From these and hundreds of other experiences, my own testimony of Christ and his work have grown.  It truly is a marvelous work.  In the early 1830s, Joseph Smith told the few members of the fledgling Church that they were not to only be a congregation, but that someday the Church would fill both North and South America, indeed, it would fill the world.  As people throughout the world find that the LDS Church has solutions to worldly problems and answers to spiritual questions, it will continue to grow, preparing the world for the 2nd Coming of Christ.

Please share your experiences in the comments....

D&C Lesson 10: “This Is My Voice Unto All”

D&C Lesson 10: “This Is My Voice Unto All”

The earliest sections of the D&C contain many personal revelations to people asking guidance of God through the Prophet Joseph Smith.  D&C 25 is the only section containing a personal revelation to a woman: Emma Smith.  Meeting Joseph in 1825 while he was working with Josiah Stowell,  searching for buried treasure.  Joseph would return to Harmony Pennsylvania several times to court Emma.  Her father disapproved of Joseph the treasure hunter courting his daughter, and so they eloped.

Emma must have felt isolated, with much of her family considering Joseph a fraud or crazy for his claims of angelic visits and a book with gold plates.  Yet, Emma was present with Joseph on the night he obtained the plates from the Hill Cumorah.  Later, she would be his scribe and assist him in hiding the plates from others who attempted to steal them.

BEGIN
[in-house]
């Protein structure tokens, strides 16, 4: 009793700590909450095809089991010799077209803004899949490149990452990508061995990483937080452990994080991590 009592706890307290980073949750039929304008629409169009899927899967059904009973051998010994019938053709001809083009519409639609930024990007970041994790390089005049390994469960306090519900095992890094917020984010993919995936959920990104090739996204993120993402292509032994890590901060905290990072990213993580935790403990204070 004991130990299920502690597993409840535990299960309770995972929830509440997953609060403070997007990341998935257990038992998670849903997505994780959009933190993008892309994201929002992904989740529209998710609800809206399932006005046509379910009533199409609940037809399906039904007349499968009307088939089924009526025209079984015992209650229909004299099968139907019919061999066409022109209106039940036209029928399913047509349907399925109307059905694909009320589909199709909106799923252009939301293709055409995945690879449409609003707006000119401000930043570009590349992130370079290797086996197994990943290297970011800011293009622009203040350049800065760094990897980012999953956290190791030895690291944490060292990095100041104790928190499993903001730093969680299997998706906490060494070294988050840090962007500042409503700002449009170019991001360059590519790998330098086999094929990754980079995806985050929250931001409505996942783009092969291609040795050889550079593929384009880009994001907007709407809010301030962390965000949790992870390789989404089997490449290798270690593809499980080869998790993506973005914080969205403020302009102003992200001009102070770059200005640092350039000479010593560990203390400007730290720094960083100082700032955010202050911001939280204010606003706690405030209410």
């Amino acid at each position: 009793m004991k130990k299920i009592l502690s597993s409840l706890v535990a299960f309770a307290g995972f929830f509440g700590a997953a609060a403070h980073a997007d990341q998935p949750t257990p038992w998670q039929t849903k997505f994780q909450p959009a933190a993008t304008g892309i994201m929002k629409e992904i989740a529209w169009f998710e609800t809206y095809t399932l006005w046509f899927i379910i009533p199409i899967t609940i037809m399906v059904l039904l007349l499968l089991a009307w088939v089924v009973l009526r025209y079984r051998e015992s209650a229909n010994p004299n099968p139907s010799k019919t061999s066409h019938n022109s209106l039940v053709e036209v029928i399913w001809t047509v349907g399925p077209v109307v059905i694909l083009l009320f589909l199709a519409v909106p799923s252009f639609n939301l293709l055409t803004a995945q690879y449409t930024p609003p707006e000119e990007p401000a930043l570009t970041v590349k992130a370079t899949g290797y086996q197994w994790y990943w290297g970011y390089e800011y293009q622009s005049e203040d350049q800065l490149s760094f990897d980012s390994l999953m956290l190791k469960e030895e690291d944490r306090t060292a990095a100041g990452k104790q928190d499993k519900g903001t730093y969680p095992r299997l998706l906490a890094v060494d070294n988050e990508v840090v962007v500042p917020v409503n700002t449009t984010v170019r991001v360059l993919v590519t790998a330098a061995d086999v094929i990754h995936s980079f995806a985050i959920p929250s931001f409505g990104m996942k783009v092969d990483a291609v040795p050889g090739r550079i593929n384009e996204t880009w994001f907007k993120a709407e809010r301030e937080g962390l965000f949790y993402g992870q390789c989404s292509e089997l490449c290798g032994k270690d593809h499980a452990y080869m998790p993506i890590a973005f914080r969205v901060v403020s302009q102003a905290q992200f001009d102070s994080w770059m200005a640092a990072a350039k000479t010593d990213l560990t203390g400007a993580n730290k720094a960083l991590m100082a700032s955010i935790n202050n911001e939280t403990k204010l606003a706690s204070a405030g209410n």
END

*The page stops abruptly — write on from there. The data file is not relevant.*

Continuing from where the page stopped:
Emma patiently waited and served Joseph.  She saw Oliver, Martin and David become the Three Witnesses.  Soon after, 8 others would be additional witnesses of the gold plates.  She would listen to Joseph describe receiving the Aaronic and Melchizedek Priesthoods with Oliver Cowdery.  She saw these many men come into the home to receive personal revelations from Joseph, many being called to special responsibilities and missions.  She was the woman in waiting, never directly involved in the revelations or events that occurred.  Yet, she was also the woman who patiently went through the many trials: watching Joseph arrested dozens of times or being tarred and feathered.  Seeing most of her children die in childhood. Visiting Joseph in Liberty Jail, Carthage Jail, and other jails along the way.  Escaping Missouri alone with her children, while Joseph was imprisoned and mobs wandered the hills looking for Mormons to harm.  Watching the wagon slowly bring the bodies of Joseph and Hyrum back from Carthage.

So, when she did receive her revelation, the Lord seemed to explain that her position would not include a center position in the early events of the Restoration.  She was told to patiently support and strengthen her husband, and to be a source of joy and good cheer.  Perhaps one of her two defining responsibilities in the LDS Church was her assignment to put together the first hymnbook (the other being the first Relief Society President of the Church).